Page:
Follow these five tips on hydrangea care from Blain’s Farm & Fleet.
As summer approaches, hydrangeas will start to bloom. If you’re looking for a fuller bloom or you need to tend to some neglected hydrangea plants, Blain’s Farm & Fleet is here to help. Use these five tips for hydrangea care to help the beautiful flowers reach their full potential.
1. Test Your Soil
The pH level of your soil can actually affect the hydrangea’s color. The aluminum ions–or lack thereof–change the color of the flower. Soil with a pH less than 5.5 produces blue flowers, soil with a pH greater than 5.5 produces pink flowers and white flowers are not affected by pH.
2. Follow Proper Pruning
Hydrangea pruning comes down to which variety of flower you have. The Bigleaf variety–categorized as Lacecap and Mophead flowers–are the most common types of hydrangea. They should be pruned after the flowers fade–often referred to as “deadheading.” Typically with hydrangeas, only dead wood should be cut away. Take off the wood at the base of the plant if the entire branch is dead. Don’t prune hydrangeas past August; any new growth can suffer from an early-fall freeze.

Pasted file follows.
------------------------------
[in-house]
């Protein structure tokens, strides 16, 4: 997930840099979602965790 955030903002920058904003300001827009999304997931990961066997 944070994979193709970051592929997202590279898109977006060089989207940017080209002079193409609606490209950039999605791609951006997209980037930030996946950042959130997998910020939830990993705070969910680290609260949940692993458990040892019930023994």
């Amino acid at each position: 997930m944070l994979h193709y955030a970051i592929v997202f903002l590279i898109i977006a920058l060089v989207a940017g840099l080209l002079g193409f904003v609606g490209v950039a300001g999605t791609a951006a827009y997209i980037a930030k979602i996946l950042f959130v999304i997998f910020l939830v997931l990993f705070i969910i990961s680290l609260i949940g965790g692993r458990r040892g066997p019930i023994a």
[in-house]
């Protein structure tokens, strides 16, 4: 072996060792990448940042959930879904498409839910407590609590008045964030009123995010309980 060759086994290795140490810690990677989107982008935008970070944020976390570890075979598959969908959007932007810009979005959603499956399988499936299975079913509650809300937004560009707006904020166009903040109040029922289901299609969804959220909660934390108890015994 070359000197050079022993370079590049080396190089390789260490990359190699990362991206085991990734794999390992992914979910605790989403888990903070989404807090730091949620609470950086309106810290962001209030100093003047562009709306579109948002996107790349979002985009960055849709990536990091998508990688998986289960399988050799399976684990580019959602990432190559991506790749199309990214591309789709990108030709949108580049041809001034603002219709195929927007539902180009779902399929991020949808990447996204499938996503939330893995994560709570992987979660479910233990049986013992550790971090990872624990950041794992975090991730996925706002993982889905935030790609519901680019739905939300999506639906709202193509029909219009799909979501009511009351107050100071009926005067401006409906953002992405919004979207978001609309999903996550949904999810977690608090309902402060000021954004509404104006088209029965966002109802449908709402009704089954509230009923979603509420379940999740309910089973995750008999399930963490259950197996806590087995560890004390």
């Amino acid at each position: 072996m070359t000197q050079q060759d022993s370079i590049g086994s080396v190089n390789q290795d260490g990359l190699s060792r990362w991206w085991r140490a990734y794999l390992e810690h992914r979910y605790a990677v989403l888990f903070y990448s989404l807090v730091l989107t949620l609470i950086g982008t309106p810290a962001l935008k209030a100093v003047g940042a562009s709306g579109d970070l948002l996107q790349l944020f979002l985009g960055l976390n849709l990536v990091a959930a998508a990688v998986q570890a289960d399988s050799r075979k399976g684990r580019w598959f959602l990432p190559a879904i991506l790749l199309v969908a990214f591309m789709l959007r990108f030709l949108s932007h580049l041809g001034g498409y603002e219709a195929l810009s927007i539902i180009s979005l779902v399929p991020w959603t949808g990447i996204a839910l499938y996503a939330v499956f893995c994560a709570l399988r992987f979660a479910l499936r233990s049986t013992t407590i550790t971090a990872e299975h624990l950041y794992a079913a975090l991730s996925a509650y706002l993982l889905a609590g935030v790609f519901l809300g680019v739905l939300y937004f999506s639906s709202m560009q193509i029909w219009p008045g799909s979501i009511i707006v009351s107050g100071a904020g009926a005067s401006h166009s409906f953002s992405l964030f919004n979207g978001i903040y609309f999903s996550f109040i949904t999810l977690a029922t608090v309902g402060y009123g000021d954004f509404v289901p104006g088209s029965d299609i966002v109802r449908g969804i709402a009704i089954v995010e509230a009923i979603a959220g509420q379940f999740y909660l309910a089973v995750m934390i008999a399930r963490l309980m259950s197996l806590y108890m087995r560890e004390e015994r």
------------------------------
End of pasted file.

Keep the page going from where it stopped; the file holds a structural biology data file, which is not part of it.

3. Give Them Enough Space
Hydrangeas grow quite large–around four feet in diameter–so you’ll need to give each plant enough space to grow. If you’re planting multiple plants, space them about 3-10 feet apart. Without enough room to grow, the plants will have to be pruned more often.
4. Plant Them in the Right Spot
Hydrangeas do best in rich, porous soil. The soil should also be moist, but not too wet that it causes root rot. Having a good drainage system is key to keeping the soil at the right amount of wetness. It’s also important to protect the plants from the hot afternoon sun and strong winds, which can both damage blooms and stems. Plant them in a location where they’ll get full sun in the morning and shade in the afternoon.
5. Use Fertilizer at the Right Time
If you fertilize your hydrangeas, do so only once or twice during the summer. A slow-release fertilizer works well to promote growth. Just as with pruning, don’t fertilize after August. If you do, new flowers can be begin to bloom, and can be affected by early-fall frost. In the Midwest, a one time use of fertilizer in June or July works just fine.
Planting and caring for flowers is a great way to get outside and enjoy the summer weather. Once you’re equipped with the right gardening supplies, don’t forget to visit our Gardening blog for more tips on flower gardening.